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Helloween - Blast From The Past (Aug 2015)

Helloween photo
That’s what we wanted, we didn’t want a mixed range or whatever, we wanted it as high as possible with screeching and screaming.

Very few bands can celebrate thirty years in the business and still be as relevant today as when they first started out. Helloween, pioneers of Melodic Speed Metal, are one suchband. Having parted ways with guitarist/singer Kai Hansen back in 1989 after the seminal ‘Keeper...’ albums they lost a pivotal influence on their musical direction. The remaining members started to allow their 60s and 70s influences to come to the fore, resulting in the experimental ‘Pink Bubbles Go Ape’ and ‘Chameleon’ albums. As Michael Weikath put it, with Queen being a big influence alongside the Beatles, he felt that Helloween could follow suit in making such diverse albums. Cue a fan backlash and harsh reviews, and coupled with a significant drop in album sales, Helloween were heading towards their nadir. Their saviour came in the form of Andi Deris, plucked controversially from rising stars Pink Cream 69 to replace Michael Kiske, the new singer encouraging them to get back to what made them successful in the first place. The resulting album, 1994’s ‘Master Of The Rings’, saved Helloween from oblivion and helped them claw back huge swathes of disenchanted fans. 2015 marks the release of their fifteenth studio album, ‘My God-Given Right’, which is a straight ahead balls to the wall Heavy Metal album, as good as any in their career and a continuation of the ‘happy Helloween’ style they reverted back to on 2013’s ‘Straight Out Of Hell’. To discuss this and all other aspects of Helloween’s career Carl Buxton spoke with founding guitarist Michael Weikath.

Were all the guys in the band friends growing up? 

No. That happened after I got to know Marcus Grosskopf via a Metal band I was playing in called Blast Furnace. We had tried Heavy Metal but we were looking for a good bass player, and that was Marcus. Then, along with Kai, Marcus and I got to know the other guys.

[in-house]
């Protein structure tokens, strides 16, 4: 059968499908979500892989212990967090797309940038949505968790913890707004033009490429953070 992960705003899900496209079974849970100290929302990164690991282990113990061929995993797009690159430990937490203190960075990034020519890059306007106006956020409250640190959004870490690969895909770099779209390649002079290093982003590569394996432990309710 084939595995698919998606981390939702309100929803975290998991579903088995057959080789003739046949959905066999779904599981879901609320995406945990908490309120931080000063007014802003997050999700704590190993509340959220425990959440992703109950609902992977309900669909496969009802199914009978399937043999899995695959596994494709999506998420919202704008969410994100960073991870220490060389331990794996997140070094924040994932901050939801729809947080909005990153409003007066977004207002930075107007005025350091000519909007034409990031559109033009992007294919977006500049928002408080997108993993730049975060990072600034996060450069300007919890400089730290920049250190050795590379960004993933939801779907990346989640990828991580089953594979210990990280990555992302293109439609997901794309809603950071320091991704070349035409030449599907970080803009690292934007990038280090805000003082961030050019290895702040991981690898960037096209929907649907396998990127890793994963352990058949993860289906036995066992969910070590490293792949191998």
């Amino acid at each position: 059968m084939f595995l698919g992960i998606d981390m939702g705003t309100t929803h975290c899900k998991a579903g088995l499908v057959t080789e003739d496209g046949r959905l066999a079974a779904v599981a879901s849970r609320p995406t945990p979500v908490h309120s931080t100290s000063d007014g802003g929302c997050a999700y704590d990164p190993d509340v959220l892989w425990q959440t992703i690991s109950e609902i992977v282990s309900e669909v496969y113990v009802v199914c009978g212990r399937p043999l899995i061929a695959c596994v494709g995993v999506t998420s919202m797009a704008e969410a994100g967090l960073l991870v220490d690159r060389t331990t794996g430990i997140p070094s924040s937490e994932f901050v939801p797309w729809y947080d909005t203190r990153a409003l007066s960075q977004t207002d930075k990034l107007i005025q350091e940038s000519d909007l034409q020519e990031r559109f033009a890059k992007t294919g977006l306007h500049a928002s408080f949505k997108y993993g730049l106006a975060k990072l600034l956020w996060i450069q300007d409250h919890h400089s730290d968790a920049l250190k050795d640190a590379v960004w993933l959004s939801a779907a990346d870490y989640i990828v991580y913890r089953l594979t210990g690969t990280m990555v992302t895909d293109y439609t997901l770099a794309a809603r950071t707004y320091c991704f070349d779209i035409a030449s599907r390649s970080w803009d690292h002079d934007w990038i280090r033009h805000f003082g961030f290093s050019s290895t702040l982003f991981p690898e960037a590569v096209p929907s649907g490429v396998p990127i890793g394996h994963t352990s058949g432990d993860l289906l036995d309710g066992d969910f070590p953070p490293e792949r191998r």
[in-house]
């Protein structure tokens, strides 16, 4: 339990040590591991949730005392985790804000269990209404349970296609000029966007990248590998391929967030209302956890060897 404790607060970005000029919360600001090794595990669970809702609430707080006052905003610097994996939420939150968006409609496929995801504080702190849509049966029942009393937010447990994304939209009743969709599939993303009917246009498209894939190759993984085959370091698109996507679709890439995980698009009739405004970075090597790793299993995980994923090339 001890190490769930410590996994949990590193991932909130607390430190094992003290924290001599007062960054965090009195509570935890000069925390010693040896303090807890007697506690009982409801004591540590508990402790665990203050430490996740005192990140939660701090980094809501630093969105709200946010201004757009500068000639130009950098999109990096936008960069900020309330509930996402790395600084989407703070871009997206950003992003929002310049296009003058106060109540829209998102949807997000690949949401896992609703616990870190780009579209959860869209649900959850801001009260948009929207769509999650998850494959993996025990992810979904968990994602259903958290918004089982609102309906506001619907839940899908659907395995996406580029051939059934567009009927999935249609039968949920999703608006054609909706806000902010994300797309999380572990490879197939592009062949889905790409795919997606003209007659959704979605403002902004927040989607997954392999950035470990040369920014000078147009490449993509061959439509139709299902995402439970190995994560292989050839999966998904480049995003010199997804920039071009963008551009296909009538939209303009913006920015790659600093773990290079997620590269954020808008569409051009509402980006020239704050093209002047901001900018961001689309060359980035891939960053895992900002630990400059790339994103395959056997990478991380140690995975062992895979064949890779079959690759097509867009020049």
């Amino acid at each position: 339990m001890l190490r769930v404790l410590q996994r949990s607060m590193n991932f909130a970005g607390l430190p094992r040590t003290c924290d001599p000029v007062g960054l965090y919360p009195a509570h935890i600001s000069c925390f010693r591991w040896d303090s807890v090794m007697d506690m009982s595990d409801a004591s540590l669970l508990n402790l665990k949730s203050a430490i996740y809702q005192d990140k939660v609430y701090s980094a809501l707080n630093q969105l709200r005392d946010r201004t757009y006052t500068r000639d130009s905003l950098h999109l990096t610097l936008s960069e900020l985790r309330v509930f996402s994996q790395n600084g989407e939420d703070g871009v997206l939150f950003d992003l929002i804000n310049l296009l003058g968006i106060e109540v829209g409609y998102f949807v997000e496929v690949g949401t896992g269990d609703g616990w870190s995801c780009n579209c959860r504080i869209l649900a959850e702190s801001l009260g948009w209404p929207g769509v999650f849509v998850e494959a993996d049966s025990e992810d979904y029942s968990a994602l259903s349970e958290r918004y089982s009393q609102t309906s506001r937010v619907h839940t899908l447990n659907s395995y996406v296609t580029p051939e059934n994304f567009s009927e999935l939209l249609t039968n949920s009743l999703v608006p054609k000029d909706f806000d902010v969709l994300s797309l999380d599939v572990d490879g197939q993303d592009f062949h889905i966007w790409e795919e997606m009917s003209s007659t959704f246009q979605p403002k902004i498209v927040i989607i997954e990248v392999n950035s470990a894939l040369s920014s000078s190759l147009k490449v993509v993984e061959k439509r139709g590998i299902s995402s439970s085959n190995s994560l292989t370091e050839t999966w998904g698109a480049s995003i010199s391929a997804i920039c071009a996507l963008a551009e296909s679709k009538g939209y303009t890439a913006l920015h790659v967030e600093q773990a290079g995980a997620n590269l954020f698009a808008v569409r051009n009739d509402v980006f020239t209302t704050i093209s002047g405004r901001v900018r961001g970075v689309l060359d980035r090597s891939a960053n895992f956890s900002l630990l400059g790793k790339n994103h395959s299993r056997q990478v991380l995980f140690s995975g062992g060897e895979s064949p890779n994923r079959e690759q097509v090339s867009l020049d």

Were you aware of Accept at that time because their debut album came out in ’78, which you said was a great year in Hamburg? 

Yeah, we knew about them. I was a fan of the ‘Breaker’ album but the ‘Restless And Wild’ album for me was already something like Accept-from-Mars. It was as though it was from a different planet, kind of strange and I took weeks to digest that album. I liked only the title track and ‘Princess Of The Dawn’. I thought it wasn’t as strong as ‘Breaker’ because that was the best combination of talent from them ever – although their new album, ‘Blood Of The Nations’, is an extremely clever, AC/DC meets Def Leppard approach. I also saw them with Judas Priest on the ‘Screaming For Vengeance’ tour; that was fun. 

Udo was singing in a higher register back in the ‘Breaker’ days and with that hard and fast approach I wondered if that was an influence when Helloween made their first record? 

Yes, in a way. But it was more Judas Priest because Kai Hansen was always a huge Priest fan. Then with Metallica and Manowar you didn’t really need those bands like Accept to find your way. That’s what we wanted, we didn’t want a mixed range or whatever, we wanted it as high as possible with screeching and screaming. Accept’s ‘Breaker’ was like a background influence you may say.